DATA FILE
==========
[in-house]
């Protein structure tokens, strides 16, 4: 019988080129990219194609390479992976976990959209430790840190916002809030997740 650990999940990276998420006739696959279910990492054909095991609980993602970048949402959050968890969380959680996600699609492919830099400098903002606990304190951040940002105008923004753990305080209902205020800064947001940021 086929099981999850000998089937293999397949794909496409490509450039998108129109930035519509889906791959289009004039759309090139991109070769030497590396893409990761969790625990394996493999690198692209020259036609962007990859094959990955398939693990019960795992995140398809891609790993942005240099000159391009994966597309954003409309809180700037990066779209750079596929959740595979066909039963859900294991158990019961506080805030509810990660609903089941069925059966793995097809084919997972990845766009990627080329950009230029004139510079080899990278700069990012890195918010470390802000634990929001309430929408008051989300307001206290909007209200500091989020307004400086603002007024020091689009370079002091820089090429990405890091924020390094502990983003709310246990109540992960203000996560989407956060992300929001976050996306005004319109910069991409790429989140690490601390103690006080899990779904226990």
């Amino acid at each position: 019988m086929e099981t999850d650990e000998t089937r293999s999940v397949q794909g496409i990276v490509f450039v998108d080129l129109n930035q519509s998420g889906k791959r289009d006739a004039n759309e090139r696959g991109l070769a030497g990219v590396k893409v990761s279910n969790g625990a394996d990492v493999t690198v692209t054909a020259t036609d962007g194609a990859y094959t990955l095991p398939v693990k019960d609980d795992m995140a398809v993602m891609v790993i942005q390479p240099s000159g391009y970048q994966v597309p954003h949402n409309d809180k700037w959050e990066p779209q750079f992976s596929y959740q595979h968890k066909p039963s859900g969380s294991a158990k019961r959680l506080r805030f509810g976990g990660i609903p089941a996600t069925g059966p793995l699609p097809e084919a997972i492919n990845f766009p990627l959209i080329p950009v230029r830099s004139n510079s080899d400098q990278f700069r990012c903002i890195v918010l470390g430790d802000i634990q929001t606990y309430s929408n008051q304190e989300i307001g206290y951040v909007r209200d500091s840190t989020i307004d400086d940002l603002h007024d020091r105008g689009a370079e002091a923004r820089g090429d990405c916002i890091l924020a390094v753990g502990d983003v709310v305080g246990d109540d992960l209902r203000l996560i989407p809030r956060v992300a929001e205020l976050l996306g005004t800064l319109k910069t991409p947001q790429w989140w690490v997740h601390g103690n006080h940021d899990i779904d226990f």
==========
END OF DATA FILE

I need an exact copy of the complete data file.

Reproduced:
[in-house]
């Protein structure tokens, strides 16, 4: 019988080129990219194609390479992976976990959209430790840190916002809030997740 650990999940990276998420006739696959279910990492054909095991609980993602970048949402959050968890969380959680996600699609492919830099400098903002606990304190951040940002105008923004753990305080209902205020800064947001940021 086929099981999850000998089937293999397949794909496409490509450039998108129109930035519509889906791959289009004039759309090139991109070769030497590396893409990761969790625990394996493999690198692209020259036609962007990859094959990955398939693990019960795992995140398809891609790993942005240099000159391009994966597309954003409309809180700037990066779209750079596929959740595979066909039963859900294991158990019961506080805030509810990660609903089941069925059966793995097809084919997972990845766009990627080329950009230029004139510079080899990278700069990012890195918010470390802000634990929001309430929408008051989300307001206290909007209200500091989020307004400086603002007024020091689009370079002091820089090429990405890091924020390094502990983003709310246990109540992960203000996560989407956060992300929001976050996306005004319109910069991409790429989140690490601390103690006080899990779904226990």
């Amino acid at each position: 019988m086929e099981t999850d650990e000998t089937r293999s999940v397949q794909g496409i990276v490509f450039v998108d080129l129109n930035q519509s998420g889906k791959r289009d006739a004039n759309e090139r696959g991109l070769a030497g990219v590396k893409v990761s279910n969790g625990a394996d990492v493999t690198v692209t054909a020259t036609d962007g194609a990859y094959t990955l095991p398939v693990k019960d609980d795992m995140a398809v993602m891609v790993i942005q390479p240099s000159g391009y970048q994966v597309p954003h949402n409309d809180k700037w959050e990066p779209q750079f992976s596929y959740q595979h968890k066909p039963s859900g969380s294991a158990k019961r959680l506080r805030f509810g976990g990660i609903p089941a996600t069925g059966p793995l699609p097809e084919a997972i492919n990845f766009p990627l959209i080329p950009v230029r830099s004139n510079s080899d400098q990278f700069r990012c903002i890195v918010l470390g430790d802000i634990q929001t606990y309430s929408n008051q304190e989300i307001g206290y951040v909007r209200d500091s840190t989020i307004d400086d940002l603002h007024d020091r105008g689009a370079e002091a923004r820089g090429d990405c916002i890091l924020a390094v753990g502990d983003v709310v305080g246990d109540d992960l209902r203000l996560i989407p809030r956060v992300a929001e205020l976050l996306g005004t800064l319109k910069t991409p947001q790429w989140w690490v997740h601390g103690n006080h940021d899990i779904d226990f």